A new national survey that seeks to understand the life experiences of people living with severe and complex mental health issues is now live and seeking participants.
Our Turn to Speak is the largest survey of its kind ever conducted in Australia. It is being led by SANE Australia’s Anne Deveson Research Centre in partnership with the Melbourne School of Psychological Sciences at the University of Melbourne, and with the support of the Paul Ramsay Foundation.
SANE are looking for people from all walks of life to participate and it’s vital the experiences of those living in rural and regional areas are captured.
Survey participants will be asked to share their experiences across a range of 14 different areas including housing, employment, education, healthcare, insurance and finance. The survey findings will help to inform SANE Australia’s advocacy priorities and contribute to policy change, as well as influencing resources and programs at a local, regional and national level.
More than 690,000 Australians live with severe and complex mental health issues. This research will examine the individual experiences, whether positive or negative, of people living with these issues.
Data collected will be used to inform future efforts to work toward improved social outcomes and support for all Australians affected by complex mental health issues. It will also provide a unique opportunity for Australians living with severe and complex mental health issues to be heard.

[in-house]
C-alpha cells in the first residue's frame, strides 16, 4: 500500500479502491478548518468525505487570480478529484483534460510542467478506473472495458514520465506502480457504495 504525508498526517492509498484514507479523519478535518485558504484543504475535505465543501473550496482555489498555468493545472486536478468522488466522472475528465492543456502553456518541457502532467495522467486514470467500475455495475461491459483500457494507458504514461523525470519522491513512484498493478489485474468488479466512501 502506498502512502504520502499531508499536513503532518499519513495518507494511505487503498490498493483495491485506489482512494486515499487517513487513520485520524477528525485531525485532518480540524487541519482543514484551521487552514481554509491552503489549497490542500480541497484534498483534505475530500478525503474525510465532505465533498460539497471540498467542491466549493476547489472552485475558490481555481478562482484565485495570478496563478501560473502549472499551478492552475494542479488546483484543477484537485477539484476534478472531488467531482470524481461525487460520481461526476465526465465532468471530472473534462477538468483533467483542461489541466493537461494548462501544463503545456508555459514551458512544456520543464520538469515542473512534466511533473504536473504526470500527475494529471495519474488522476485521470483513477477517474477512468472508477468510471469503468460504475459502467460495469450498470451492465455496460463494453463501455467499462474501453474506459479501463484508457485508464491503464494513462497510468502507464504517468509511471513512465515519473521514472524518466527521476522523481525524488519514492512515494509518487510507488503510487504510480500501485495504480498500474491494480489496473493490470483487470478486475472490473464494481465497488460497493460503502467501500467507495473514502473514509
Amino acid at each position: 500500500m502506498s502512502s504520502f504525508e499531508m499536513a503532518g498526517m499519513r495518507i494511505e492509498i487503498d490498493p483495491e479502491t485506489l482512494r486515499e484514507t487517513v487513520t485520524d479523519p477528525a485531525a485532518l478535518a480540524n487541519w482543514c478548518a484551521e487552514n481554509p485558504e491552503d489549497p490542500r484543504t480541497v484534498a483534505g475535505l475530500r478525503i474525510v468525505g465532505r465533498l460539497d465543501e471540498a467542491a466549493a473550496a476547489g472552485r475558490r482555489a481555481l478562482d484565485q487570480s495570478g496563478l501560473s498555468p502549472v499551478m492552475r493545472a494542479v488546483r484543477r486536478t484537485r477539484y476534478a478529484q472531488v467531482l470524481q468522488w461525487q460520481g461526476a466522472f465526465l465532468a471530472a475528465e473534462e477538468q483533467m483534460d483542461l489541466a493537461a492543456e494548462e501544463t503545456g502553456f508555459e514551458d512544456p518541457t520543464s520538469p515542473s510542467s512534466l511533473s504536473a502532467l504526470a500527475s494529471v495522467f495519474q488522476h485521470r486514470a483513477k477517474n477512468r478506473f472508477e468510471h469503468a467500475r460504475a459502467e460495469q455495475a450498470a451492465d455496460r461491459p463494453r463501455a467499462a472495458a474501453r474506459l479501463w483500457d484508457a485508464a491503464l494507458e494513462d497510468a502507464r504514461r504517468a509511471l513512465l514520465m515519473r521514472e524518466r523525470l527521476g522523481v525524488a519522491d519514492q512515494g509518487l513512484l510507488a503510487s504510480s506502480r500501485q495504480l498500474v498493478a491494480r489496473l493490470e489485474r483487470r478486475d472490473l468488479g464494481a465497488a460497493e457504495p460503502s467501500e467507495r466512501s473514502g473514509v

The survey leaders are calling for 7000 people to take part– online, over the phone, or in-person – to gain a deep understanding of how people living with severe and complex mental health issues are treated in Australia. This is much-needed data and has the potential to improve significantly the lives of these individuals and their families.
To be eligible to take part in the survey, you must be an Australian resident, aged 18 and over, who has been living with at least one of the following severe and complex mental health issues over the last 12 months: schizophrenia spectrum disorders, bipolar and related disorders, personality disorders, obsessive-compulsive and related disorders, post-traumatic stress disorder, dissociative disorders, eating disorders, severe and ‘treatment-resistant’ depression and anxiety requiring multi-agency support.